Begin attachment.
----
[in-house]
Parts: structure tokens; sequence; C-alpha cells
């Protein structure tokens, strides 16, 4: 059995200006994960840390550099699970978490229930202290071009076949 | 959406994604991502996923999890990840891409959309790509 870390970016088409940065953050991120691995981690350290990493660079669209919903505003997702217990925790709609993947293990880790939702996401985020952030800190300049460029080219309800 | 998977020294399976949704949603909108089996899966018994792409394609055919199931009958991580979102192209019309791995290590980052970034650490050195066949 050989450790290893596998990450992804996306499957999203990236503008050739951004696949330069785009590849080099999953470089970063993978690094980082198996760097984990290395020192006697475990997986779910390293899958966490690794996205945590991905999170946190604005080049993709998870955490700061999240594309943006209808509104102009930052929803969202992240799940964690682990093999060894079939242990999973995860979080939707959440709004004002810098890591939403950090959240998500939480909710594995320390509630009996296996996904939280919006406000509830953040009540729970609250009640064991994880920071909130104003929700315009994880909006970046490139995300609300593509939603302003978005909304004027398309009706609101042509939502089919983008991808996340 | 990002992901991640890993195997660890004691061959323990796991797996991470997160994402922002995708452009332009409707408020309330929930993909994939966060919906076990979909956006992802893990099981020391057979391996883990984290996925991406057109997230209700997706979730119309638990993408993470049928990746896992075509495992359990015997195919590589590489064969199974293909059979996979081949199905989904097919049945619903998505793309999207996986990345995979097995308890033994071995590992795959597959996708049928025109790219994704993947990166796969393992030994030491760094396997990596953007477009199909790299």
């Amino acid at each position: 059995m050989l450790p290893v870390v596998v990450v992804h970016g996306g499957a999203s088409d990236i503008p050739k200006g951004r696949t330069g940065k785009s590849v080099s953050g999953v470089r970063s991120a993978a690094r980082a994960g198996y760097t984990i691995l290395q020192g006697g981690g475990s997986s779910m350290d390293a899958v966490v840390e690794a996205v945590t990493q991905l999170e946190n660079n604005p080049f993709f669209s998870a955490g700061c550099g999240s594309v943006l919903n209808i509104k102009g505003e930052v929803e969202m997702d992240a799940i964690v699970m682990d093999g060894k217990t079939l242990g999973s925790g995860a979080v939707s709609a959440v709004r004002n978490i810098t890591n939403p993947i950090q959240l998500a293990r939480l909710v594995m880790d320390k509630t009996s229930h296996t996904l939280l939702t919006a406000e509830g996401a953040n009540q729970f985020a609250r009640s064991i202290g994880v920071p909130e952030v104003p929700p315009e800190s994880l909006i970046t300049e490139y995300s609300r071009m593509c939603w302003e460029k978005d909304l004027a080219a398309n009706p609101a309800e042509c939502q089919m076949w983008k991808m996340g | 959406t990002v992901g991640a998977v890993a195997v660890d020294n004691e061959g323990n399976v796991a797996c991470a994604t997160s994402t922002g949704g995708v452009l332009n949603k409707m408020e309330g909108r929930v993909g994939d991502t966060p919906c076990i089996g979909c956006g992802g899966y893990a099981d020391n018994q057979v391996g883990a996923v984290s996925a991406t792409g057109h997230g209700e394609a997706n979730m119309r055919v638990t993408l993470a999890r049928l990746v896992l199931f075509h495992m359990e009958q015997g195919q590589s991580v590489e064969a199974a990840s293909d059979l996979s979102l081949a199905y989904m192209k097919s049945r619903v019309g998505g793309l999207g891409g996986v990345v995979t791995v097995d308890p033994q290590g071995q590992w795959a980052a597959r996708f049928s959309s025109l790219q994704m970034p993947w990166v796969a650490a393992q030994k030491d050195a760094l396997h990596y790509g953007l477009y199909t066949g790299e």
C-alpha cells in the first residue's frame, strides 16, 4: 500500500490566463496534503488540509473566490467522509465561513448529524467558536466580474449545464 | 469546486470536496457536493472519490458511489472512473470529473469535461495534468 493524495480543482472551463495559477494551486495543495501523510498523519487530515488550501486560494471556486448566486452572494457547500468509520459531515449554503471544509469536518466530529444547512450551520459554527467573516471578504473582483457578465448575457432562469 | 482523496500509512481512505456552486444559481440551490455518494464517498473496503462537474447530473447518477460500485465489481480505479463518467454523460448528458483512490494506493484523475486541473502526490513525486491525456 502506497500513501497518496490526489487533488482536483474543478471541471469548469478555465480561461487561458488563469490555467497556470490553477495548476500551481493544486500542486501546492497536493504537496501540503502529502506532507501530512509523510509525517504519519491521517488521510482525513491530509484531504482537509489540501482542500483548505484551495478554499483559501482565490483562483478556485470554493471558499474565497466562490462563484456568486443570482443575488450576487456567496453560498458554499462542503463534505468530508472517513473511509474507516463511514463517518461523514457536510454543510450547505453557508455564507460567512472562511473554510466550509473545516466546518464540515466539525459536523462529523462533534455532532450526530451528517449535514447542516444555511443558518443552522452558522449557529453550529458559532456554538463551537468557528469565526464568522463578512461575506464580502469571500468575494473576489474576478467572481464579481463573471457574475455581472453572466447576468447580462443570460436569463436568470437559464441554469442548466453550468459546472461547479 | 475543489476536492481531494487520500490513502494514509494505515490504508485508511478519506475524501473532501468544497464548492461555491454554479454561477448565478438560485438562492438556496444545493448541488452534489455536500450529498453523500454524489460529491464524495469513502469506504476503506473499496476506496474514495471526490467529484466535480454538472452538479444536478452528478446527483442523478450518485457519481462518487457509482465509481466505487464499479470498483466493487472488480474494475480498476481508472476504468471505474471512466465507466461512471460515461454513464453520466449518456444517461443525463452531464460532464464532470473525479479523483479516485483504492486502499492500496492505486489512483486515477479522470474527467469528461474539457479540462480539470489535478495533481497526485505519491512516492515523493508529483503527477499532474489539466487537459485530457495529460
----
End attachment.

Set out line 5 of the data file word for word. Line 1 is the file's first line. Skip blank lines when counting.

C-alpha cells in the first residue's frame, strides 16, 4: 500500500490566463496534503488540509473566490467522509465561513448529524467558536466580474449545464 | 469546486470536496457536493472519490458511489472512473470529473469535461495534468 493524495480543482472551463495559477494551486495543495501523510498523519487530515488550501486560494471556486448566486452572494457547500468509520459531515449554503471544509469536518466530529444547512450551520459554527467573516471578504473582483457578465448575457432562469 | 482523496500509512481512505456552486444559481440551490455518494464517498473496503462537474447530473447518477460500485465489481480505479463518467454523460448528458483512490494506493484523475486541473502526490513525486491525456 502506497500513501497518496490526489487533488482536483474543478471541471469548469478555465480561461487561458488563469490555467497556470490553477495548476500551481493544486500542486501546492497536493504537496501540503502529502506532507501530512509523510509525517504519519491521517488521510482525513491530509484531504482537509489540501482542500483548505484551495478554499483559501482565490483562483478556485470554493471558499474565497466562490462563484456568486443570482443575488450576487456567496453560498458554499462542503463534505468530508472517513473511509474507516463511514463517518461523514457536510454543510450547505453557508455564507460567512472562511473554510466550509473545516466546518464540515466539525459536523462529523462533534455532532450526530451528517449535514447542516444555511443558518443552522452558522449557529453550529458559532456554538463551537468557528469565526464568522463578512461575506464580502469571500468575494473576489474576478467572481464579481463573471457574475455581472453572466447576468447580462443570460436569463436568470437559464441554469442548466453550468459546472461547479 | 475543489476536492481531494487520500490513502494514509494505515490504508485508511478519506475524501473532501468544497464548492461555491454554479454561477448565478438560485438562492438556496444545493448541488452534489455536500450529498453523500454524489460529491464524495469513502469506504476503506473499496476506496474514495471526490467529484466535480454538472452538479444536478452528478446527483442523478450518485457519481462518487457509482465509481466505487464499479470498483466493487472488480474494475480498476481508472476504468471505474471512466465507466461512471460515461454513464453520466449518456444517461443525463452531464460532464464532470473525479479523483479516485483504492486502499492500496492505486489512483486515477479522470474527467469528461474539457479540462480539470489535478495533481497526485505519491512516492515523493508529483503527477499532474489539466487537459485530457495529460